How To Support A Sexual Violence Survivor

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The statistics are alarming: More than one in three women and one in four men will experience sexual violence in their lifetime. Most sexual violence is committed by someone known to the person, such as a current or ex-partner, relative, boss, teacher, coach, religious leader or casual acquaintance. And many sex crimes go unreported, due to fear, embarrassment or shame.

 

“It is important to remember the survivor is never to blame for a sexual assault, regardless of circumstance,” says Adrienne Cognata, a sexual assault nurse examiner in the emergency department at Henry Ford Allegiance Health. “If someone confides an experience of sexual assault, try to not react with shock or anger. Instead, believe them without judgment, acknowledge their experience and courage, and offer your support.”

 

Sexual violence is hard to talk about and often difficult to hear. It can feel confusing if the person is not crying or visibly upset when telling you about an assault. Everyone has their own individual response to trauma, however, and a wide range of reactions are normal. “While a person who is traumatized might appear hysterical, it’s very common for trauma survivors to appear completely calm, or even start laughing,” says Cognata.

 

Trauma, including sexual violence, sets off a complex reaction in the body. It releases hormones that may affect memory recall, concentration and emotional regulation. Helping survivors heal requires patience, understanding and compassion. You can help survivors begin the healing process by:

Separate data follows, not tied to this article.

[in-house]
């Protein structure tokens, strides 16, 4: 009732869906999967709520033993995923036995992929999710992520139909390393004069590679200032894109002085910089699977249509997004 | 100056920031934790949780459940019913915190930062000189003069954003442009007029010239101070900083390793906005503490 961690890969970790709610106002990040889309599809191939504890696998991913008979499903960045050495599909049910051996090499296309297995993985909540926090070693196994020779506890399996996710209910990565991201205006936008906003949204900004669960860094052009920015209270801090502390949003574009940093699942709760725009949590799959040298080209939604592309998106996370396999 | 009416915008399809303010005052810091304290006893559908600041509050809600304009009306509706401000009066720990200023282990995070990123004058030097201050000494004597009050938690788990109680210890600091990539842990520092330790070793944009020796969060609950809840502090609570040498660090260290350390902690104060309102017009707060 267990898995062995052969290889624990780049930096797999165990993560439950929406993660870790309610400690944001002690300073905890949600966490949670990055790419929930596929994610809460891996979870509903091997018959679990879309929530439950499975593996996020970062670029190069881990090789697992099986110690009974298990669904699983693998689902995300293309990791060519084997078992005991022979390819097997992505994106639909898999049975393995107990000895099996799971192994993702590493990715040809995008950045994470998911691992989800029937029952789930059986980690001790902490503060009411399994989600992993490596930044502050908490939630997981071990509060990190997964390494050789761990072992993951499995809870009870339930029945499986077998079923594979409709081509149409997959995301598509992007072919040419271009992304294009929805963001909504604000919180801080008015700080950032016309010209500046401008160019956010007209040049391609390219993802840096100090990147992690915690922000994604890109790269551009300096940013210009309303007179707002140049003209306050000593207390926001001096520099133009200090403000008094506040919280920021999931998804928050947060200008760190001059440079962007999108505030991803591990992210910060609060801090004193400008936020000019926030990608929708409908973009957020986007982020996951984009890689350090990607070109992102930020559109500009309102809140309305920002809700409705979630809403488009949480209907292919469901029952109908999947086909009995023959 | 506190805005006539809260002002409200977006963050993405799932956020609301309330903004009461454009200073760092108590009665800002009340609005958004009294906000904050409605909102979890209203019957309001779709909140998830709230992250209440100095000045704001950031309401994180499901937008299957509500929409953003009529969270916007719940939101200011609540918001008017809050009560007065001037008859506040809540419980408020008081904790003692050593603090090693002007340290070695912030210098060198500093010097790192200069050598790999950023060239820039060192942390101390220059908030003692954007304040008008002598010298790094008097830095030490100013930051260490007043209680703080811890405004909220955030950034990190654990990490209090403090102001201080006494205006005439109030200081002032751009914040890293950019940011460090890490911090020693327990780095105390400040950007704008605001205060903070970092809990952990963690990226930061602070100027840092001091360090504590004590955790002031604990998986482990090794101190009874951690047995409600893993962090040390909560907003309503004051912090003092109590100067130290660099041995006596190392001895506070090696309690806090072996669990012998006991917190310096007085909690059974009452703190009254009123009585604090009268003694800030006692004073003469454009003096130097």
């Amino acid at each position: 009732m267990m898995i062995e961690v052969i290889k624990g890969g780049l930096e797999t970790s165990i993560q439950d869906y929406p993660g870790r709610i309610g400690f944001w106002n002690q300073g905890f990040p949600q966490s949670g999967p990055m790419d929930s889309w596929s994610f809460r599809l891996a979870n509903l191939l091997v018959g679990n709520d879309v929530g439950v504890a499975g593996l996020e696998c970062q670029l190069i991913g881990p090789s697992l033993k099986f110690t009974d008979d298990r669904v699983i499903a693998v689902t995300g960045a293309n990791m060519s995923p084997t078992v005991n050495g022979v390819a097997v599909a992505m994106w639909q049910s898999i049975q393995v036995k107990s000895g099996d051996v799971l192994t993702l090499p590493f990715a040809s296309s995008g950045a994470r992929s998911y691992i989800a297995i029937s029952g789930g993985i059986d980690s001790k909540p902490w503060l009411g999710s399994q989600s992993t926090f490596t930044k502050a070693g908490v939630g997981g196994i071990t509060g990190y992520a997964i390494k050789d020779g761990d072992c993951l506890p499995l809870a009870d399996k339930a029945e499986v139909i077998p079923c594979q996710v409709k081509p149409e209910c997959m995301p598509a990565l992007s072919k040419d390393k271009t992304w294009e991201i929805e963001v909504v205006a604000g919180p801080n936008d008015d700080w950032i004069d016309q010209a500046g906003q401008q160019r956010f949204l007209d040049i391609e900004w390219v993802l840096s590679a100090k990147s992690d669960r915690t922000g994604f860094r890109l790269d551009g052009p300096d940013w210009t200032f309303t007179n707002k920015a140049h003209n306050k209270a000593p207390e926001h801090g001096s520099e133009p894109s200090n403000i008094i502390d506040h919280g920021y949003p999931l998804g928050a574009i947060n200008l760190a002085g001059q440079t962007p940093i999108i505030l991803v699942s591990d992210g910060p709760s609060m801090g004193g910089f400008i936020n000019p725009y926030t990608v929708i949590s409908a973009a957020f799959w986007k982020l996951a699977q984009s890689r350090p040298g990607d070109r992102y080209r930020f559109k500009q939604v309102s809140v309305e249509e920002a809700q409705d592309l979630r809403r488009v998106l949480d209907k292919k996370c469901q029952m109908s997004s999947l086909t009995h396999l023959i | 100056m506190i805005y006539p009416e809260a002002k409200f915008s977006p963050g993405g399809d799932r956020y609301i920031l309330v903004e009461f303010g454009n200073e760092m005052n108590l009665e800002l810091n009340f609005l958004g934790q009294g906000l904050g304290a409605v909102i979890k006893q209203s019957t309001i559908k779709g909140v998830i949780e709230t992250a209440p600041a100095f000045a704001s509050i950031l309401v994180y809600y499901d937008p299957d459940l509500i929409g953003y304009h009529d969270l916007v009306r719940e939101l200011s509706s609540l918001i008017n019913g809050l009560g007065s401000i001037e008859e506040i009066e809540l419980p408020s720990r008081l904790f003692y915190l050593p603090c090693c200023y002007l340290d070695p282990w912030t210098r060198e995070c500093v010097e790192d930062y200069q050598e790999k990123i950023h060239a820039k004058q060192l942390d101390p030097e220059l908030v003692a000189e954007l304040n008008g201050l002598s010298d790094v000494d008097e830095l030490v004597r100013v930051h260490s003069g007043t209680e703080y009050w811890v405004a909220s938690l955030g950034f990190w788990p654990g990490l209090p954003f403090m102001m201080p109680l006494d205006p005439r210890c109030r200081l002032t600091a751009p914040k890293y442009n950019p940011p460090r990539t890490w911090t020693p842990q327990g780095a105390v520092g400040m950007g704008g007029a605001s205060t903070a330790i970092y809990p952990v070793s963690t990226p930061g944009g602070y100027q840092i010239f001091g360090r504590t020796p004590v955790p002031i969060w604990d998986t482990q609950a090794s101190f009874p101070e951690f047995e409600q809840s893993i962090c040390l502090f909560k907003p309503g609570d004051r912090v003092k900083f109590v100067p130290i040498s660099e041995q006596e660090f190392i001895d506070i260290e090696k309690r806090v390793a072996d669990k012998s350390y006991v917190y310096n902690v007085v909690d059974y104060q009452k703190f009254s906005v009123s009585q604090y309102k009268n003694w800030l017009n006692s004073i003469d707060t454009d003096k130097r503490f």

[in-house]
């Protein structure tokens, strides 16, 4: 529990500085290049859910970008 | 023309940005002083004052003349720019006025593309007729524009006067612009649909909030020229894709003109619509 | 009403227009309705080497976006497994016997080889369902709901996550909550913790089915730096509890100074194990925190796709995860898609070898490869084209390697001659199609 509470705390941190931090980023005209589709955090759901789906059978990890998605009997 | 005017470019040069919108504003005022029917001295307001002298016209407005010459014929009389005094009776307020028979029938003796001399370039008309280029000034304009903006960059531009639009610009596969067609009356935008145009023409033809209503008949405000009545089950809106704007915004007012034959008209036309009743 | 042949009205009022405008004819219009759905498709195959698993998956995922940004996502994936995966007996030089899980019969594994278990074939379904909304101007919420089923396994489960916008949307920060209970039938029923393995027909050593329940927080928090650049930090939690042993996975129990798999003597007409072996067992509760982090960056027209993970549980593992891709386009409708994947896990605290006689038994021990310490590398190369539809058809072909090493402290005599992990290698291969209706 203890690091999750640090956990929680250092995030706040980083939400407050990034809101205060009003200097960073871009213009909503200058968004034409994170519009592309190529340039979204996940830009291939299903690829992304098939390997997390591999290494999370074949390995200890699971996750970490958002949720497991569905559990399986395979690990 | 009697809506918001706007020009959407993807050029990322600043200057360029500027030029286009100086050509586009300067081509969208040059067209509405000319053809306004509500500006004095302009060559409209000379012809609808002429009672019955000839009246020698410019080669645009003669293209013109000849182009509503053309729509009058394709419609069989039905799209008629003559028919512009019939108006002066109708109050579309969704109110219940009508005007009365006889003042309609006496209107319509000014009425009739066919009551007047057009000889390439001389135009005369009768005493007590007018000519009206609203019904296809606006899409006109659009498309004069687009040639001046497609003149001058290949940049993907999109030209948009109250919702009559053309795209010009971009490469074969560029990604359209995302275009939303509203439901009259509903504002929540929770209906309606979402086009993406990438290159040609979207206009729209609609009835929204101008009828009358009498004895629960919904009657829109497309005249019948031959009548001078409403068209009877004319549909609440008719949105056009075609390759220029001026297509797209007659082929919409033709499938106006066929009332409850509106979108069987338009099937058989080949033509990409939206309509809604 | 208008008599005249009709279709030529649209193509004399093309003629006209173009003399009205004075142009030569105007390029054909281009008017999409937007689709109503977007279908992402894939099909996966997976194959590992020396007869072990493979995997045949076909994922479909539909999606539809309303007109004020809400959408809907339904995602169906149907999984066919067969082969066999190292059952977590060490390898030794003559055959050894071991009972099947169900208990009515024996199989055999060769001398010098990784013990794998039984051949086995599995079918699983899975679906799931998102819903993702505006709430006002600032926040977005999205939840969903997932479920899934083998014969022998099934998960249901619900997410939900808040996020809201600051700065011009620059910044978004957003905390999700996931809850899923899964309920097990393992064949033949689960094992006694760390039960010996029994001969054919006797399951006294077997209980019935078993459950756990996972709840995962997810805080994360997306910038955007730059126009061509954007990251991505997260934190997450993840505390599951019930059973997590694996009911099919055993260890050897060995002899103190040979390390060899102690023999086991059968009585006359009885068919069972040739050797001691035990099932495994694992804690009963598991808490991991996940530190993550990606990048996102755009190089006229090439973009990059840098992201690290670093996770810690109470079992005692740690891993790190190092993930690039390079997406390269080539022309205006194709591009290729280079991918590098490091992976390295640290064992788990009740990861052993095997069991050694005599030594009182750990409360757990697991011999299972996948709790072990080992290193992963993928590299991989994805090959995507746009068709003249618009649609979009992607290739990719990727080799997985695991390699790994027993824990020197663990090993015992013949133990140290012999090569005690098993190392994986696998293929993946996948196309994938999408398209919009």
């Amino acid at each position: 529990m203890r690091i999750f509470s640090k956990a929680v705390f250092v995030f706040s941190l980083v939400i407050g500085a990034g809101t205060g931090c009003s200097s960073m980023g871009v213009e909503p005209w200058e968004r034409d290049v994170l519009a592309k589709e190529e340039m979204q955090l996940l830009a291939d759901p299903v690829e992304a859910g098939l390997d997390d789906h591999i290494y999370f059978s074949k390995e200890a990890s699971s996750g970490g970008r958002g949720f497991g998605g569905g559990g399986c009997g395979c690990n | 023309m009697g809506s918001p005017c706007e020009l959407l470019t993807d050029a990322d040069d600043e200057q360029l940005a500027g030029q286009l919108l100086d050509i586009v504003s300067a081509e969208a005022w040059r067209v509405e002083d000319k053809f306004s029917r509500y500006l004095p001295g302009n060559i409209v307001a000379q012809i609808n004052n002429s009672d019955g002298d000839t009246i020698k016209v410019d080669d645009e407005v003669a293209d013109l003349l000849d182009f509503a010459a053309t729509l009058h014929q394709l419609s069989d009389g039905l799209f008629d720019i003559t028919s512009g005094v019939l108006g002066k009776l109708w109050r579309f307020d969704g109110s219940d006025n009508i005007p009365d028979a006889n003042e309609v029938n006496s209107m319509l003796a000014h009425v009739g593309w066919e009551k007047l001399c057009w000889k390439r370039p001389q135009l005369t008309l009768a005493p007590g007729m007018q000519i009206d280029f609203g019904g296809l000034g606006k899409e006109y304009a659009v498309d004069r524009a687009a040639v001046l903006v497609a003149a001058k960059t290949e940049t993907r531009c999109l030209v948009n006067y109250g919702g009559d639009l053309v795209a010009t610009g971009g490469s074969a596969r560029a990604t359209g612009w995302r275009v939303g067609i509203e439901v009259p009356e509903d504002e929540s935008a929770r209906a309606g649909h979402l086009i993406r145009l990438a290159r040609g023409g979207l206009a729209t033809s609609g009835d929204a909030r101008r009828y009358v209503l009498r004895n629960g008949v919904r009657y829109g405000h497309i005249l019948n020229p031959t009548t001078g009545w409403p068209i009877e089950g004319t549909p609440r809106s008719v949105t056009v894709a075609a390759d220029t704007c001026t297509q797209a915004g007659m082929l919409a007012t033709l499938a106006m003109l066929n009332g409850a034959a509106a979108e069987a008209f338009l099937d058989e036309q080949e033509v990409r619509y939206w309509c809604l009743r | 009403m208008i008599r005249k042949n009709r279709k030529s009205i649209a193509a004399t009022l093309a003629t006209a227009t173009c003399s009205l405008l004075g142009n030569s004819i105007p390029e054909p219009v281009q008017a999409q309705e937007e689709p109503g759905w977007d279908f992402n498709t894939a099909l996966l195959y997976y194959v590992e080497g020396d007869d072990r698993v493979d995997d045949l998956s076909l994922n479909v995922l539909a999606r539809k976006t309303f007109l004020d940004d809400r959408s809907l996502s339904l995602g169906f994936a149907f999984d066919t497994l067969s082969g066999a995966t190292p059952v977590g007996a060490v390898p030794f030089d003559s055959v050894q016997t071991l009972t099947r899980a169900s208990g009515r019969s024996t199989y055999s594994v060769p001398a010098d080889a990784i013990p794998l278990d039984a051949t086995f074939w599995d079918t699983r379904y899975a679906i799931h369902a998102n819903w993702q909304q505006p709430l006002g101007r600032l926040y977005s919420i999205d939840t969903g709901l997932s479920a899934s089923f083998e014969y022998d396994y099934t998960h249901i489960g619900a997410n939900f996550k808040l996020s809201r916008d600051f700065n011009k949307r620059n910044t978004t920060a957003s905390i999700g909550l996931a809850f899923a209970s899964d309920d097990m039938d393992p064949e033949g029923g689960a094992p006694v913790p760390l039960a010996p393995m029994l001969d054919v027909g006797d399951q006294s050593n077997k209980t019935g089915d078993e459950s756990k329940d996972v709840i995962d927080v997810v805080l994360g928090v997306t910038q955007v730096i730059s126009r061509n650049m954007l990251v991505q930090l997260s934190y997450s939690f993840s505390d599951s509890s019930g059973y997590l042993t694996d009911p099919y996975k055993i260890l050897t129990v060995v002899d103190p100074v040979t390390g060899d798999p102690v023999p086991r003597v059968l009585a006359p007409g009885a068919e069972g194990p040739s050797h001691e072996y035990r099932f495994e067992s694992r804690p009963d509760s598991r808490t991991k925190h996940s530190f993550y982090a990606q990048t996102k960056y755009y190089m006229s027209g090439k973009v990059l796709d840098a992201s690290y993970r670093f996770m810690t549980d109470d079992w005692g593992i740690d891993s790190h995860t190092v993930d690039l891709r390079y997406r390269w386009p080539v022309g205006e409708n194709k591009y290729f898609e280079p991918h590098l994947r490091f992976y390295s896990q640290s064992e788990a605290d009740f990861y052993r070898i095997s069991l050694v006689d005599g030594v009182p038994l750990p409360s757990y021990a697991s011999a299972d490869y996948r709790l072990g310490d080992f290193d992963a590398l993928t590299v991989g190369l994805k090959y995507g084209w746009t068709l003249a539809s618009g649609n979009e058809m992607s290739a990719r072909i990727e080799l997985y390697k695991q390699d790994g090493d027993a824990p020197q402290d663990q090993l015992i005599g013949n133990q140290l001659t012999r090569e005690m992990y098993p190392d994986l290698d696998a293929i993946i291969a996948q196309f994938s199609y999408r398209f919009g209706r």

• Listening without judgement. Staying present and letting them cry, talk or sit quietly.
  • Reminding them the assault wasn’t their fault and they didn’t deserve what happened.
  • Reassuring them that the assault doesn’t change your feelings about them or your relationship, and that the assault does not define them.
  • Offering to help them seek medical attention, get counseling, or report the crime—but remembering to not tell them what they “should” do. Returning a sense of control to survivors is very important in their healing.
  • Explaining that free medical exams are available that include support, education, and treatment against HIV and other sexually transmitted infections.
  • Helping them understand that under Michigan law, individuals ages 14 and older may seek medical attention without filing a police report (except in certain cases where a minor is assaulted by a person of authority, such as a parent, teacher, coach or clergy member).
  • Providing resources, such as the Michigan Sexual Assault Hotline: 1-855-864-2374 (1-855-VOICES4).

Lastly, checking in with them regularly to see how they are doing can help--and letting them know that if they don't feel like talking about it right now, that's okay too. 

 

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To learn about post-traumatic stress disorder and available treatment options, go to HenryFord.com/PTSD.

 

Adrienne Cognata, BSN, RN, SANE-A, SANE-P, MEI, was instrumental in creating a Sexual Assault Nurse Examiner (SANE) program at Henry Ford Allegiance Health in Jackson.

 

Categories: FeelWell